This year marks the centenary of the beginning of the First World War, and this is the first major exhibition of the year to mark the occasion. The Great War would claim the lives of over 9 million combatants and this show serves as both a reminder and a display of some of the powerful art it would inspire.
The show opens with Jacob Epstein’s brilliant Rock Drill torso as an omen of how the age of machines would change the nature of conflict and allow the brutality of war to be greatly increased.
The second room features portraits of the European leaders who would instigate the war, standing proud in their finest regalia. They are in stark contrast to the photograph of Gavrilo Princip taken just after his arrest. This young Serb looks bewildered and dazed with no idea that his assassination of Archduke Franz Ferdinand would serve as the ignition spark for a devastating war.
The exhibition then takes us into the heart of the conflict with stories of bravery and most importantly recounts the horrors of war. Gilbert Rogers’s dead stretcher bearer lies in a field pockmarked with craters, a loose sheet covering his face but his body left abandoned on the battlefield.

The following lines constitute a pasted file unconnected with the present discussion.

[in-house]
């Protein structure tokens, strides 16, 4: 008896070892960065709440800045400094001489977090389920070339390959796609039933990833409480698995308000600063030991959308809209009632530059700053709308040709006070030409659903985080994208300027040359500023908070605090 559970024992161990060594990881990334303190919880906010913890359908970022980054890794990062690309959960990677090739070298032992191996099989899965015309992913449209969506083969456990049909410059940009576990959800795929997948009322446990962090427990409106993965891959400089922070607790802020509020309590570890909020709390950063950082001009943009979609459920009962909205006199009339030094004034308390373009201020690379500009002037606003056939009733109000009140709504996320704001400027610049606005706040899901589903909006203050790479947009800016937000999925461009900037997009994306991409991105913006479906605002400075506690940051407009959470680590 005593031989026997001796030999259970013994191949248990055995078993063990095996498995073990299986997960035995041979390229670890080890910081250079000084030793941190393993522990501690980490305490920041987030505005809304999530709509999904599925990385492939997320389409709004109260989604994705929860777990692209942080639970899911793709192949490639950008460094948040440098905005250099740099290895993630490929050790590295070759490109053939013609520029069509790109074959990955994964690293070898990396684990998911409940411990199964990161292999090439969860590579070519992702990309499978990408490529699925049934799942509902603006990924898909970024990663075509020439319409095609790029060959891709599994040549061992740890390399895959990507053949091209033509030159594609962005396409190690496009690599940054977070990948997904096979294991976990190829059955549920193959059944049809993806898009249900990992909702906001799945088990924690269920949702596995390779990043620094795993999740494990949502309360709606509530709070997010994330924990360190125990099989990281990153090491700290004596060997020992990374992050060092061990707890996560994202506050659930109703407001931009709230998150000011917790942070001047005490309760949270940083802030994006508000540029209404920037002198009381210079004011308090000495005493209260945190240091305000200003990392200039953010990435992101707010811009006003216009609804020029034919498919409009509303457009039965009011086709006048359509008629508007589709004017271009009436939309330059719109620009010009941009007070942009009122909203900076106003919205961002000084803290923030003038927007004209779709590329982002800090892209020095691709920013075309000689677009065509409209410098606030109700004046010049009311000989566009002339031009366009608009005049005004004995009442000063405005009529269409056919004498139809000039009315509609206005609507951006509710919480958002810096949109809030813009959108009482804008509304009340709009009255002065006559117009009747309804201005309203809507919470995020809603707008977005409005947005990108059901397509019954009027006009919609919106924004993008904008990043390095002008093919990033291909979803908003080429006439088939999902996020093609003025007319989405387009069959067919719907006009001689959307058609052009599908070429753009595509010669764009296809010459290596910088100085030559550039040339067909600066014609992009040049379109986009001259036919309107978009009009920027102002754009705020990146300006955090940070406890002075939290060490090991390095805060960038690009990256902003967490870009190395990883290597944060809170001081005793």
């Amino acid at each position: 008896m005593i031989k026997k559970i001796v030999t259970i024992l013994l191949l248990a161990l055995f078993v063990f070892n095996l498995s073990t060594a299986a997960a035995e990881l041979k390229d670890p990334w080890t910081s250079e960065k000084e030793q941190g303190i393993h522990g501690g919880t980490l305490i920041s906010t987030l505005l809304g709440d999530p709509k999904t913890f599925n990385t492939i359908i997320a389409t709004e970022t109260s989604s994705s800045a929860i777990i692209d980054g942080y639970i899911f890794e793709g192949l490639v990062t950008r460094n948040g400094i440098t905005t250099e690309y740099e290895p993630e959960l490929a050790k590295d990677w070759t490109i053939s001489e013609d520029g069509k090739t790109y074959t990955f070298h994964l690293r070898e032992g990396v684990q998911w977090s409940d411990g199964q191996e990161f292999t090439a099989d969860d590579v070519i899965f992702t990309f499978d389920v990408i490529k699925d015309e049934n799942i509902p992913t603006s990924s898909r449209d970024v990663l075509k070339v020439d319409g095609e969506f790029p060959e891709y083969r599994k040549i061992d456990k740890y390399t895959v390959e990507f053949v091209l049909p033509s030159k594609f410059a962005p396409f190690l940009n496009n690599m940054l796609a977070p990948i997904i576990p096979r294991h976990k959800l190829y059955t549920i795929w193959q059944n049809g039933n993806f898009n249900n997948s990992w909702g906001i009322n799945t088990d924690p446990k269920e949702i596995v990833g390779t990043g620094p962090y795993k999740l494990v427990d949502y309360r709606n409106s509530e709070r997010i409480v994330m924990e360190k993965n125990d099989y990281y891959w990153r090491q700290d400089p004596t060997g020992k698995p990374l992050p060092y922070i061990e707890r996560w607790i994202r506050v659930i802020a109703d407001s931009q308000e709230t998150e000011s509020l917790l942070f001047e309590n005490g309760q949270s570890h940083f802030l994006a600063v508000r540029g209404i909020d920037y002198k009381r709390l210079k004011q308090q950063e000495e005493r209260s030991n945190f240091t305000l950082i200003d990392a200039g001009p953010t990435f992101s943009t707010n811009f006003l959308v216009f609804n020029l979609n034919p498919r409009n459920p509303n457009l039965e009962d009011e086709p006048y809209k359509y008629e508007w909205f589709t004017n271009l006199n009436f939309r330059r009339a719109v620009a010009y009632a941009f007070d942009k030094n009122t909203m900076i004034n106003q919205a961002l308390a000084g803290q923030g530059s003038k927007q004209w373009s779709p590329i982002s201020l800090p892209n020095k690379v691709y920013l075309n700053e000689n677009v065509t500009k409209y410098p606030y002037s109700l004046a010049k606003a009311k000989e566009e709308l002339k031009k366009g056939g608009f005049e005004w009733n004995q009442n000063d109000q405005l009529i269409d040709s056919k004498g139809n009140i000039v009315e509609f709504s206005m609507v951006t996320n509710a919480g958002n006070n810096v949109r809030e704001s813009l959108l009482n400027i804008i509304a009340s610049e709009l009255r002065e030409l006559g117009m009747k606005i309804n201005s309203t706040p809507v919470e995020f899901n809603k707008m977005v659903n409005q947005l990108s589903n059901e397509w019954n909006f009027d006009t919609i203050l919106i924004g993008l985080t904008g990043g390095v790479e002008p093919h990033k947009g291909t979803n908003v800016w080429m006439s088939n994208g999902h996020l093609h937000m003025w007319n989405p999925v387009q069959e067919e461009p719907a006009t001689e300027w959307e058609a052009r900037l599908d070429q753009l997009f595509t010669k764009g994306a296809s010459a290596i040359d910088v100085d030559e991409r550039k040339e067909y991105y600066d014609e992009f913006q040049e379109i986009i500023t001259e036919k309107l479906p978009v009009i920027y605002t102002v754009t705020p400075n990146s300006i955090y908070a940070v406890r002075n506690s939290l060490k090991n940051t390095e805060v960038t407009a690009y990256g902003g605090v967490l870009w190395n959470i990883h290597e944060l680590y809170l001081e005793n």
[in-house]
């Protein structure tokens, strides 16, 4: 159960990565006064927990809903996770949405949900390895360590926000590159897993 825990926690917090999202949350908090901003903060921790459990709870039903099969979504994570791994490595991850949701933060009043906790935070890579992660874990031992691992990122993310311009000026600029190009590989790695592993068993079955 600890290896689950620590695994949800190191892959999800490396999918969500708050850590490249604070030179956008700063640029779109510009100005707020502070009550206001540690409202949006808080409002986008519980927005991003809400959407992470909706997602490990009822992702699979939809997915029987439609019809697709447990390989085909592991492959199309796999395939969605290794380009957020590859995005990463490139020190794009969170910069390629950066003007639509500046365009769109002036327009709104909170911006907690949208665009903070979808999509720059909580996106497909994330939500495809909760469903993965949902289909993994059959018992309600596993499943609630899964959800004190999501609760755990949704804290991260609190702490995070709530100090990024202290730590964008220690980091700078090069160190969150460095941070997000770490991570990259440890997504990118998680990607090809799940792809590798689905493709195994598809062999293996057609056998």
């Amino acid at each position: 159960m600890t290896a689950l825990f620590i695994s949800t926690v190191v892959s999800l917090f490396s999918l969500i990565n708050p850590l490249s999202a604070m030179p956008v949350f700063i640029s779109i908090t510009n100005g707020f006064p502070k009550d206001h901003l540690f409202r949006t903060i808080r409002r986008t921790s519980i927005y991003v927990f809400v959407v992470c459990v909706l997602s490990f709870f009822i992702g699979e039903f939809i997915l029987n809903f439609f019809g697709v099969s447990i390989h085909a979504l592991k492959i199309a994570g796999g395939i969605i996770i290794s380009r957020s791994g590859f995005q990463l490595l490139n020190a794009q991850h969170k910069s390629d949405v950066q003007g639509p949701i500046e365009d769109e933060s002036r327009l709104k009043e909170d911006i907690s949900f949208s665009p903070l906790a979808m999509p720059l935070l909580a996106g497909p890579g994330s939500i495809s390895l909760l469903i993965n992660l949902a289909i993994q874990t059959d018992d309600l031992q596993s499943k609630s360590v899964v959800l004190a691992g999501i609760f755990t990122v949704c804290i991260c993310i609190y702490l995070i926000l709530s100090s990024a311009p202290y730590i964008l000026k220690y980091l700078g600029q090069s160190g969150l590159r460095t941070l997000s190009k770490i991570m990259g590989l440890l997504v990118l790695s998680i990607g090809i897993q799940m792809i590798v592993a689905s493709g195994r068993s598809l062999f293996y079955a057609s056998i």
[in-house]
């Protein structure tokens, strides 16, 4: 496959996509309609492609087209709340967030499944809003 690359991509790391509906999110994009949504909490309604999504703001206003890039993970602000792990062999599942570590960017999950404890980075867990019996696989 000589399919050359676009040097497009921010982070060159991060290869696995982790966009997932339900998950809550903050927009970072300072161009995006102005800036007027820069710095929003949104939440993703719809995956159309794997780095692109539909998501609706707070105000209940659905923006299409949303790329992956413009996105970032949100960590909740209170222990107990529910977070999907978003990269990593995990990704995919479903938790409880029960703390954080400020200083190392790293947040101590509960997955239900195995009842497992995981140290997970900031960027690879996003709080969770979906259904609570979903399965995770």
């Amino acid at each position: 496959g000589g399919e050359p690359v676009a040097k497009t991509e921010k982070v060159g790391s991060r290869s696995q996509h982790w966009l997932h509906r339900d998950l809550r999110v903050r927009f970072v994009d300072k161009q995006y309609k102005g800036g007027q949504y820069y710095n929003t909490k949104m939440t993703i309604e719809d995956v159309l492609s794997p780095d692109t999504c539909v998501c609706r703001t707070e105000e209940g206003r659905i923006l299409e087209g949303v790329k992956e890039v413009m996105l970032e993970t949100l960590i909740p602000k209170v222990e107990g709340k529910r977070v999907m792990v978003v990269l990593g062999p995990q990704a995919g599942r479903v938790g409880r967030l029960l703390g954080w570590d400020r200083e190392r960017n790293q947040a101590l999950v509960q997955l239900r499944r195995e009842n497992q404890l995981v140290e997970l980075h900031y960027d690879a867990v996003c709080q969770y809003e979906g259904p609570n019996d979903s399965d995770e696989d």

Other stand-out works include Eric Kennington’s painting of soldiers suffering from the effects of mustard gas and Christopher Nevinson whose angular style brilliantly captures the aggression and intensity of war.
There are many great works on display but the aim of this free exhibition is to remind us of the events a century ago, to highlight the heroism of certain individuals and most importantly the horrors and brutality war. The show meets these aims and is a fitting tribute to the lives of the millions lost in the Great War.
The Great War In Portraits is on at National Portrait Gallery until 15 June. Admission is free. Also still on at the National Portrait Gallery are the celebrity photographs of David Bailey’s Stardust.